While the White House remains open to an immigration deal with the Republican establishment and Democrats, leaders in the Democratic Party have started fighting over politically correct language.
This week, House Minority Leader Nancy Pelosi (D-CA) attacked a group of Democrat leaders who met with President Trump to discuss a deal on immigration.
“The five white guys I call them, you know,” Pelosi said of Trump’s meeting with Sen. Dick Durbin (D-IL) and Rep. Steny Hoyer (D-MD), as well as others. “Are they going to open a hamburger stand next or what?”
“That could’ve been done four months ago. The very idea that this week they’re saying, ‘Oh why don’t we get four white guys and General Kelly to come and do this,'” Pelosi said.
Immediately after Pelosi’s attack on the Democrats’ meeting with Trump, Hoyer told POLITICO, “That comment is offensive. I am committed to ensuring DREAMers are protected and I will welcome everyone to the table who wants to get this done.”
While Hoyer and Pelosi fought over language, Sen. Dick Durbin (D-IL) hinted at stopping and ending all negotiations on immigration with the Trump administration.
On Friday, in an interview, Durbin said negotiations “died yesterday” with the White House.
So here’s what we’re going to do: We’re going to prepare our bipartisan agreement for introduction into the Senate next week. If the Republican leadership has a better alternative, bring it forward. If they don’t, for goodness sakes, give us a vote. I’ll be on the phone today with my Republican colleagues and my Democratic colleagues begging them to support this measure.
Time is running out. We have to get this done. I thought we might get a bipartisan agreement approved by the White House, died yesterday. We have to do this and show leadership in Congress to solve this important challenge.
At the same time, Durbin attacked Trump’s use of the term “chain migration,” a technical immigration term used to describe the process whereby newly naturalized citizens can bring an unlimited number of foreign relatives to the U.S. with them.
Durbin, in the interview, claimed “chain migration” was racist.
When it came to the issue of, quote, “chain migration,” I said to the president, do you realize how painful that term is to so many people? African-Americans believe they migrated to America in chains and when you talk about chain migration, it hurts them personally.
Not mentioned by Durbin was that he used the term just this week in the White House immigration meeting with Trump, as Breitbart News reported.
You said at the outset that we need to phase this. I think the first phase is what Chuck and Steny and I have mentioned, and others as well: We have a deadline looming and a lot of lives hanging. We can agree on some very fundamental and important things together on border security, on chain, on the future of diversity visas. Comprehensive, though, I worked on it for six months with Michael Bennet, and a number of — Bob Menendez, and Schumer, and McCain, and Jeff Flake — and it took us six months to put it together. We don’t have six months for the DACA bill. [Emphasis added]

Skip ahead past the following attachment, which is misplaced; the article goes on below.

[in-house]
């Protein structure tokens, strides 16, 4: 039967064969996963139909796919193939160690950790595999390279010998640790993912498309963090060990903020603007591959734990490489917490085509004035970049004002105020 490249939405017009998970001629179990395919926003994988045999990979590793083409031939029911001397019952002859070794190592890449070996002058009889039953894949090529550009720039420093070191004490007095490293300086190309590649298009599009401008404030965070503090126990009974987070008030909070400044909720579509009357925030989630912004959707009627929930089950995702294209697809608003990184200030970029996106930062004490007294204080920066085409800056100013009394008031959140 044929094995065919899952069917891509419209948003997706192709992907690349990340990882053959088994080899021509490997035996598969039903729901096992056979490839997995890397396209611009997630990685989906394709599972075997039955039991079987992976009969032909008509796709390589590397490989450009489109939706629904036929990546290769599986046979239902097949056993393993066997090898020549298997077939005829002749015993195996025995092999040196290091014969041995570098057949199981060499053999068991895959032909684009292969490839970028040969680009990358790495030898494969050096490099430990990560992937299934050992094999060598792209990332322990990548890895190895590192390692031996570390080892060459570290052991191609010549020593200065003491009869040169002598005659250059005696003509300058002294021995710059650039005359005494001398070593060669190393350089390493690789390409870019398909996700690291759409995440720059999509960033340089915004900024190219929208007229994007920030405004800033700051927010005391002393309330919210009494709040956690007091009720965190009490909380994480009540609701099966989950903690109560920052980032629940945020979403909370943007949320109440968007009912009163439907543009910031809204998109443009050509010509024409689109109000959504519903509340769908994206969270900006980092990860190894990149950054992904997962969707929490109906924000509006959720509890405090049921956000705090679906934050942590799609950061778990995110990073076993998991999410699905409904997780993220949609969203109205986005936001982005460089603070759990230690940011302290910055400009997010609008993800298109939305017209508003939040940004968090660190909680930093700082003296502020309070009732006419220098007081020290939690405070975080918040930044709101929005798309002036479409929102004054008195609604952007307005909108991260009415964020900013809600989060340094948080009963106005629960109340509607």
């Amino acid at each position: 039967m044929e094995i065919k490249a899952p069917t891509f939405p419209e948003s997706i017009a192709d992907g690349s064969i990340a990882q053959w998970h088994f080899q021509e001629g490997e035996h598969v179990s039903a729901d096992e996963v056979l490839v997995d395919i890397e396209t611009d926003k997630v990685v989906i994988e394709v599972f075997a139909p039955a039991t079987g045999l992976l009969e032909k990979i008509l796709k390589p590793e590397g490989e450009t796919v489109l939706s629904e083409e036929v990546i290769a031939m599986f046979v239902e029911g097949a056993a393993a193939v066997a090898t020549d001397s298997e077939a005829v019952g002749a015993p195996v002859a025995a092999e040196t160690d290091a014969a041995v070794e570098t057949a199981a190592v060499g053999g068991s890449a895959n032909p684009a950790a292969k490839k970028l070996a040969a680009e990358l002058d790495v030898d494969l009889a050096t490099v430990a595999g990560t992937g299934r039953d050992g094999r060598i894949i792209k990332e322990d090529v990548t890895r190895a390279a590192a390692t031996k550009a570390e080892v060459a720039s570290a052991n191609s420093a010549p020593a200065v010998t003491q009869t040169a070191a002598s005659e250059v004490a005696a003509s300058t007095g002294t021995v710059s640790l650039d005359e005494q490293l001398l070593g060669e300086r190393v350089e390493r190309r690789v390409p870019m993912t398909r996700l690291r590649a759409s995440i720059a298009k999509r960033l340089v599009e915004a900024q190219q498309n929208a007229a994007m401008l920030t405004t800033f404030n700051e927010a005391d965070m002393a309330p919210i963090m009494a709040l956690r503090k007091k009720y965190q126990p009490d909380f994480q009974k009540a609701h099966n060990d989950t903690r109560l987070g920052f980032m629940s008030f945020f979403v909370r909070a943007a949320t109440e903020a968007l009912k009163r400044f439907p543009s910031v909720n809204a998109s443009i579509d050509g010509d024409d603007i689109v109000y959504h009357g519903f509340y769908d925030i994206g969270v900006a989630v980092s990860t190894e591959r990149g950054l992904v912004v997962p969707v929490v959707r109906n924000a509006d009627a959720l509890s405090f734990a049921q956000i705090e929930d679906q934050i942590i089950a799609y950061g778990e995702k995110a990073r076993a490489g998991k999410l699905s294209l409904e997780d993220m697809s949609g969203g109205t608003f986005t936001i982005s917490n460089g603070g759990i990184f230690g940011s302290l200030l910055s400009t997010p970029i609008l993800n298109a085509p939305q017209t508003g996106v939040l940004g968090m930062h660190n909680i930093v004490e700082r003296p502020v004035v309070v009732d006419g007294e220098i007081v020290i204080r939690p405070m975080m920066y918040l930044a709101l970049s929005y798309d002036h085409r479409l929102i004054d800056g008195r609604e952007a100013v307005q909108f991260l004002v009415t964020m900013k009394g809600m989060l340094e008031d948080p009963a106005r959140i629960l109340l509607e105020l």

Though the White House has endorsed an immigration bill by Rep. Bob Goodlatte (R-VA) which would give amnesty to the nearly 800,000 illegal aliens shielded from deportation by the President Obama-created Deferred Action for Childhood Arrivals (DACA) program, the legislation has not been touted by House Speaker Paul Ryan, nor has Senator Majority Leader Mitch McConnell signaled that the Republican establishment in the Senate will get behind the bill.
The Goodlatte legislation trades DACA amnesty and a new agricultural visa program – that will import hundreds of thousands of new foreign workers to the U.S. to take blue collar jobs – for mandatory E-Verify, an end to chain migration, an end to the Diversity Visa Lottery, and the full authorization for the construction of a border wall along the U.S.-Mexico border.
According to Department of Homeland Security (DHS) data, about 9.3 million foreign nationals have come to the U.S. as chain migrants between 2005 and 2016. In that same time period, a total of 13.06 million foreign nationals have entered the U.S. through the legal immigration system, as every seven out of ten new arrivals come to the country for nothing other than family reunification.
This makes chain migration the largest driver of immigration to the U.S. — making up more than 70 percent — with every two new immigrants bringing seven foreign relatives with them.
As Breitbart News reported, five years of chain migration to the U.S. adds more people to the country than one year of American births.
Under the Visa Lottery program, the U.S. randomly gives out 50,000 visas every year to foreign nationals from a multitude of countries, including those with known terrorism problems – such as Afghanistan, Algeria, Egypt, Iraq, Lebanon, Libya, Nigeria, Saudi Arabia, Somalia, Trinidad and Tobago, Venezuela, Yemen, and Uzbekistan. Winners have undergone only minor screening from immigration officials, even when their ideology is hostile to Americans laws and culture.
Since 2007, 28,783 foreign nationals from Iran, Syria, and Sudan — three countries which support international terrorism — have become legal immigrants into the United States through the Visa Lottery, according to new State Department data.